As a candle maker this is the most exciting time
of the year. With fall and winter, comes holidays that are
most suited for candles. What better gift to give your Thanksgiving
host than an Apple Pie candle and what better way to thank
a co-worker who enjoys the outdoors than with a Country Cloths
Line candle. Regardless of the occasion, a candle can be
a warm, inviting and intimate gift to anyone.
By the time your candle is in the hands of the consumer
you have made a number of decisions all with the intent of
ensuring your customer is pleased with the performance of
the candle and will buy more. The intent of our newsletter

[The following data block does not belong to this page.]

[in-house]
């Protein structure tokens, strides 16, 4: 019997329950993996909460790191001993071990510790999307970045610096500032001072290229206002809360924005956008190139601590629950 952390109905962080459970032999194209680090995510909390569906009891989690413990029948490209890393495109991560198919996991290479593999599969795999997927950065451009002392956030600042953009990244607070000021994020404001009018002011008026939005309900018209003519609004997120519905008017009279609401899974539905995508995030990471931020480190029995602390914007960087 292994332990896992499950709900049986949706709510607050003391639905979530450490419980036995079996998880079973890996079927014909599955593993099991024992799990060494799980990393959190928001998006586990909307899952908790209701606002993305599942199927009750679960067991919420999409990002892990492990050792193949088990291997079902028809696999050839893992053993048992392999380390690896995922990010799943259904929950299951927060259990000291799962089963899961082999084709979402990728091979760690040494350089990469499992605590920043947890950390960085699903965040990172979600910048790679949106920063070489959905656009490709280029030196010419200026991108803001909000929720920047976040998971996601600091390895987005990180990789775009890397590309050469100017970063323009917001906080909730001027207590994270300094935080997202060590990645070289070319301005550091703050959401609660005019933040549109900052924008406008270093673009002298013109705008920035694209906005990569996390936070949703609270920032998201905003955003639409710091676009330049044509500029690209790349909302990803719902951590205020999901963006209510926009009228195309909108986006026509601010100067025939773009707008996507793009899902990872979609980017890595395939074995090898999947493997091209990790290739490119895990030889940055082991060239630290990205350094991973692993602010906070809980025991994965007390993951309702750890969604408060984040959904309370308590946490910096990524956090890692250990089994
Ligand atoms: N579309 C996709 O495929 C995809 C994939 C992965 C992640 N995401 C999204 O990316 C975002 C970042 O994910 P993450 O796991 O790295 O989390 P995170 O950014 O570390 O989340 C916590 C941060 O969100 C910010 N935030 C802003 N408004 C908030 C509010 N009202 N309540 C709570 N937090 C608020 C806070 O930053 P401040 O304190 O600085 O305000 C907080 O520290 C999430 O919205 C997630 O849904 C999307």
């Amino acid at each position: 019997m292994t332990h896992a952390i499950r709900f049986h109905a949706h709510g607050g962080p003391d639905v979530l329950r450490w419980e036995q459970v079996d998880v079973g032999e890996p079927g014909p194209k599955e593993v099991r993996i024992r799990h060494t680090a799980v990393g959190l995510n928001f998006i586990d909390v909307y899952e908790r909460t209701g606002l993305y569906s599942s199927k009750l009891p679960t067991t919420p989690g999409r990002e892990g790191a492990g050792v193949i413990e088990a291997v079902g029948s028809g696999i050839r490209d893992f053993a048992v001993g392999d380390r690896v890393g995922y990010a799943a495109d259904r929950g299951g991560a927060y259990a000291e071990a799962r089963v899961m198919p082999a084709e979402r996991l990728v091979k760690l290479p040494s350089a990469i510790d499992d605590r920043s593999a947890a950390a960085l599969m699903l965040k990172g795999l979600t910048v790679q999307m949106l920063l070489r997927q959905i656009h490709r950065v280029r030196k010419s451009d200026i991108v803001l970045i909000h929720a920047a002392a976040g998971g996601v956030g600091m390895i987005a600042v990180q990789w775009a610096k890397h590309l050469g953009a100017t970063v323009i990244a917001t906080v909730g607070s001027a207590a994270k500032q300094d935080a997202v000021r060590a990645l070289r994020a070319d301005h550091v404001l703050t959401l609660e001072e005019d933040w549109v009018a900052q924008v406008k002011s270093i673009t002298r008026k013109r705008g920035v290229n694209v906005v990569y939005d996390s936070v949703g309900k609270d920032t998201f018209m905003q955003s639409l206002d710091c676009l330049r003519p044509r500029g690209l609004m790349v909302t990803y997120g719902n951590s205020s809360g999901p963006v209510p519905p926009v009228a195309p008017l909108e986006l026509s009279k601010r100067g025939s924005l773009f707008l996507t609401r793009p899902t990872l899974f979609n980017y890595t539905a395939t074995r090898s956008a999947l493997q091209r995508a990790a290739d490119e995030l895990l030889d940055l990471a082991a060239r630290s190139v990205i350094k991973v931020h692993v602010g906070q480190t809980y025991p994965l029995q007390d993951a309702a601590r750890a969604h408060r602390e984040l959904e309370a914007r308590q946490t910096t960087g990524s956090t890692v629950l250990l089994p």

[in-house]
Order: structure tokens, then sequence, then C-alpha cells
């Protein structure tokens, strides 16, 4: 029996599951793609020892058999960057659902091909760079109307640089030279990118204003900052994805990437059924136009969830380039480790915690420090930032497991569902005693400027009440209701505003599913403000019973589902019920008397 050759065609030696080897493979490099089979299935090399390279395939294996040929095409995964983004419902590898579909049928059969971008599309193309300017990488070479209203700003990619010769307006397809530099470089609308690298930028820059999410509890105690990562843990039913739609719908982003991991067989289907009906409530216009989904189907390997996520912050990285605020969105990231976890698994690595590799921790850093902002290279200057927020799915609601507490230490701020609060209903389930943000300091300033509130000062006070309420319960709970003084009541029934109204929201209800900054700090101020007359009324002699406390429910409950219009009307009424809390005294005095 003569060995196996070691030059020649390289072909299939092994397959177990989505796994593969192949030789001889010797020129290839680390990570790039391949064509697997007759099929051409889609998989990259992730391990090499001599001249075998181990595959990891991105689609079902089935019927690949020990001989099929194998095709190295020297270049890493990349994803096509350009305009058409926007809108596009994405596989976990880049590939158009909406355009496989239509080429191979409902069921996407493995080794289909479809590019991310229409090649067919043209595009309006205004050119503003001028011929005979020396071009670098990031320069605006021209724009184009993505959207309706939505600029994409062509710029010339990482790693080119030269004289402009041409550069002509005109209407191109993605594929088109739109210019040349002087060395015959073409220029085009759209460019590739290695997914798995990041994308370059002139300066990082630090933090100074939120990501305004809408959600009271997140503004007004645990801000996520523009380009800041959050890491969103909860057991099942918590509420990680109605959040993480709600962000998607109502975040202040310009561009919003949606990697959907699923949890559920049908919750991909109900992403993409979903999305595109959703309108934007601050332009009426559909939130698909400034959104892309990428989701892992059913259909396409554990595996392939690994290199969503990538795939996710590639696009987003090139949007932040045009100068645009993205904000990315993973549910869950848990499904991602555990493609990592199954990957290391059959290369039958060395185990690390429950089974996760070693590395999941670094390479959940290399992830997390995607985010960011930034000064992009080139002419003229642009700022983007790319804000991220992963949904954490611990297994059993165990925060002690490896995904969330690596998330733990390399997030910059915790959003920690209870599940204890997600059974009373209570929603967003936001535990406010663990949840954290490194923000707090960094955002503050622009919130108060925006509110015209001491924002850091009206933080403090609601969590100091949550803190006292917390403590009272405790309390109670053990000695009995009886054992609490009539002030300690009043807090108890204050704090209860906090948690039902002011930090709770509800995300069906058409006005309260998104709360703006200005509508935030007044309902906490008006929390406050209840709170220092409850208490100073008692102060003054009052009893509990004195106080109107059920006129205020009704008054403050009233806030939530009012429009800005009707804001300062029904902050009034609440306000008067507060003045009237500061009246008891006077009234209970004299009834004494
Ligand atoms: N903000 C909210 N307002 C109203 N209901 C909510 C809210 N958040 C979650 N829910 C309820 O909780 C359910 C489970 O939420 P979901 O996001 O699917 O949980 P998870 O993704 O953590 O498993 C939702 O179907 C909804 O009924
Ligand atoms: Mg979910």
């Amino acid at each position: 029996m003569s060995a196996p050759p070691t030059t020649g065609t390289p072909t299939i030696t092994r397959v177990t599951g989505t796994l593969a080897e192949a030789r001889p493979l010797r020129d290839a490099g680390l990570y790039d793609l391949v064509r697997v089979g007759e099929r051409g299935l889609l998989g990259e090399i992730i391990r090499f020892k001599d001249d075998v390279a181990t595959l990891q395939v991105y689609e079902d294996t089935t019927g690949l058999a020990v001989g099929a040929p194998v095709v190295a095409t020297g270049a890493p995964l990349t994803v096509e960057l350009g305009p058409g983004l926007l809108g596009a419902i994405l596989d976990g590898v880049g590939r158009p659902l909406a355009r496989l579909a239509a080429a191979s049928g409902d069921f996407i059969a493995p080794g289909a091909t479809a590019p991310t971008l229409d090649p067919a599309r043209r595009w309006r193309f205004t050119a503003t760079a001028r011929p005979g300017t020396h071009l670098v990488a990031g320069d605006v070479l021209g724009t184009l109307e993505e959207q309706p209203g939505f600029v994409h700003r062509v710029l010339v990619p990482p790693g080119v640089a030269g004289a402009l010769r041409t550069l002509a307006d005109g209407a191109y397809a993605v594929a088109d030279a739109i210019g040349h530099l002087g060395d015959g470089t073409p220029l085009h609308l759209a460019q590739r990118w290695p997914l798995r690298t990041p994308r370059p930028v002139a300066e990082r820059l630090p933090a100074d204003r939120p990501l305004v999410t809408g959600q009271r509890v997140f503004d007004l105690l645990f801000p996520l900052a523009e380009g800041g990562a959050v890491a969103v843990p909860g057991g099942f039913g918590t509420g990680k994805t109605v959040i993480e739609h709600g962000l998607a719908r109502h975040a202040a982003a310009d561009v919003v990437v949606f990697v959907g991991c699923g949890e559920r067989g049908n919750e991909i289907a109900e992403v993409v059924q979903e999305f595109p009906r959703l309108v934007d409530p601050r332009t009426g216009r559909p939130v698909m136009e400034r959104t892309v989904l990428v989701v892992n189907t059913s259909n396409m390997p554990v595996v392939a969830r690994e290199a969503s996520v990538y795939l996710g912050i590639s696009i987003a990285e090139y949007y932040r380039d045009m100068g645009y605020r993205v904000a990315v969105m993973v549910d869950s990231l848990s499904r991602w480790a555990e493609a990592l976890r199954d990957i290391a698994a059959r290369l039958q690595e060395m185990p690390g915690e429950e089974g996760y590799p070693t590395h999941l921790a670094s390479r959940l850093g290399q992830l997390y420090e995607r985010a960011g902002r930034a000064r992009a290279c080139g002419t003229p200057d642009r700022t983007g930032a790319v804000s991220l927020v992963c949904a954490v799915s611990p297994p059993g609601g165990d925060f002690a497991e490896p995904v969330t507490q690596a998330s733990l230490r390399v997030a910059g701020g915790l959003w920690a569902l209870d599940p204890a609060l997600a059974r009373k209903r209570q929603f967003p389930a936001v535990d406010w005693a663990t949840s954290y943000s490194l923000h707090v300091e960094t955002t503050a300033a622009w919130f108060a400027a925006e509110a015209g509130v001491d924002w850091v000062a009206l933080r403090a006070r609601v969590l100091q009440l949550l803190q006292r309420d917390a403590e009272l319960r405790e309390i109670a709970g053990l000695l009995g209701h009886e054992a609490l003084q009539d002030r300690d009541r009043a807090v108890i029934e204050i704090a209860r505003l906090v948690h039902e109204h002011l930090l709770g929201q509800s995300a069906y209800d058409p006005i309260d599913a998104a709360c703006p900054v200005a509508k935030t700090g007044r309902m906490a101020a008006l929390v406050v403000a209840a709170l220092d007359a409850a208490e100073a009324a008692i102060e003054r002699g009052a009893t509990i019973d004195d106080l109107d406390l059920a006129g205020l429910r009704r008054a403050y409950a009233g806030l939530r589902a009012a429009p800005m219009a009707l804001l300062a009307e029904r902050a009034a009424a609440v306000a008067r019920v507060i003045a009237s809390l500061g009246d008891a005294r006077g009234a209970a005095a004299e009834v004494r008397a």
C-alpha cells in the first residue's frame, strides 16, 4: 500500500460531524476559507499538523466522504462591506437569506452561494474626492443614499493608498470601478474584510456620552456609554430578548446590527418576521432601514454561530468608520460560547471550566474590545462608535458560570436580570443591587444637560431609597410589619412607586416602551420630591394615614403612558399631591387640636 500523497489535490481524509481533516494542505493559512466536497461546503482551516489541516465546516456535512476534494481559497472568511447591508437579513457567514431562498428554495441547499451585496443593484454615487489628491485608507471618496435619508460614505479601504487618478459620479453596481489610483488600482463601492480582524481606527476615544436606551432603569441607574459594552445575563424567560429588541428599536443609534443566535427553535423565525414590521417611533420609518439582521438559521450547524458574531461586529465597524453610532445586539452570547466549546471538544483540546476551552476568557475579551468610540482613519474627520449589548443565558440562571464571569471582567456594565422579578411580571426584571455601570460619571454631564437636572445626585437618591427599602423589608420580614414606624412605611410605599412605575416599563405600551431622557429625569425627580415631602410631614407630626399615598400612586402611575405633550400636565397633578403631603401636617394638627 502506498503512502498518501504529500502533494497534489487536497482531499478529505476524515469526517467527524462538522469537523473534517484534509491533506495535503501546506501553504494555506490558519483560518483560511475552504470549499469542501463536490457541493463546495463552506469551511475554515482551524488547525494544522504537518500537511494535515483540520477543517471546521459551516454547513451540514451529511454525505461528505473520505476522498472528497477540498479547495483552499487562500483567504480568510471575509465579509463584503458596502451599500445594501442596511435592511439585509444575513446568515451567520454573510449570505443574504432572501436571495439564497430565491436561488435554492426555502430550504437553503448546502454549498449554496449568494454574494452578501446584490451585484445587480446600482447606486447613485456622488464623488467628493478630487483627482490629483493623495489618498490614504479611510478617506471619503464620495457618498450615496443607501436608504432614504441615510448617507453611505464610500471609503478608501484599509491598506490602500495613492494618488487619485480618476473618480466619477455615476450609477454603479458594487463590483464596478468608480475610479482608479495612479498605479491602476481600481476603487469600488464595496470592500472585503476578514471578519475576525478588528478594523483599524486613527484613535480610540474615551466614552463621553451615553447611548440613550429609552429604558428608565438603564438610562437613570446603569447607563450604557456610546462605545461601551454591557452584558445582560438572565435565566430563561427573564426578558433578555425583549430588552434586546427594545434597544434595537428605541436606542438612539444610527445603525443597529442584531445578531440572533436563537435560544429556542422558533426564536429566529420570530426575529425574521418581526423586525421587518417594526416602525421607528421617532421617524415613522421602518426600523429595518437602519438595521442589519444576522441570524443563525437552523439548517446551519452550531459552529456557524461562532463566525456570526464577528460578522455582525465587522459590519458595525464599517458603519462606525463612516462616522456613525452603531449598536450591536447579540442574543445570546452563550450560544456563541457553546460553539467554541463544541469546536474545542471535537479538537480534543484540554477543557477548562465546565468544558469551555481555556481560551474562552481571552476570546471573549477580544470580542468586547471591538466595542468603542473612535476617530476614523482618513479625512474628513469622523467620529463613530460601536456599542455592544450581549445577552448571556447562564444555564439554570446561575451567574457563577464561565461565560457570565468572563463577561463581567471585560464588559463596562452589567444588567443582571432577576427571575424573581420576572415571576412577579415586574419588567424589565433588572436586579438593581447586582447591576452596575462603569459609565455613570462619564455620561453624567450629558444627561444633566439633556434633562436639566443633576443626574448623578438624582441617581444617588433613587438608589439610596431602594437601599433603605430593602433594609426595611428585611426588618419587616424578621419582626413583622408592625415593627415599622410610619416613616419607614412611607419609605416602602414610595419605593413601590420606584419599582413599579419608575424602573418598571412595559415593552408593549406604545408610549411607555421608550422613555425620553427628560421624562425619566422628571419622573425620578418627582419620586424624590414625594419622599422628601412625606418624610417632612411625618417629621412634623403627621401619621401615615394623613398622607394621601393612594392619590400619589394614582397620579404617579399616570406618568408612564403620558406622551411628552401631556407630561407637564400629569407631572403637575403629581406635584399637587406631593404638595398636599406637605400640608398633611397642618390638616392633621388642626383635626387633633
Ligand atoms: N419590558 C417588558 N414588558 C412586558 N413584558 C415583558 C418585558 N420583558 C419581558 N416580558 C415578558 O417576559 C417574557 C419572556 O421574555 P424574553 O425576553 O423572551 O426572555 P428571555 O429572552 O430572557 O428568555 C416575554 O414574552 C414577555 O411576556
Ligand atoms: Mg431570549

is to allow you to make informed decisions on these products.
Over the course of the year we have covered how to select
the right wax, proper wick selection, identifying color trends
and fragrance trends. (See
If you are making any type of free-standing candles, this
is the issue just for you. In this issue we will be focusing
on choosing the right mold for your application. In today’s
candle world the choices to make pillar candles are extensive.
This type of mold is emerging as the best option for candle
manufacturers making standard size candles such as 3" x
3½", 4" x 4½" and other 2",
3" and 4" diameter candles. These molds are relatively
inexpensive and produce a very nice finish on the candle
as they do not have any seam lines. The only limit to aluminum
molds is that only standard sizes are generally available.
Custom sizes are much more difficult to do with aluminum
and tooling must be built for every different size. CHANDLER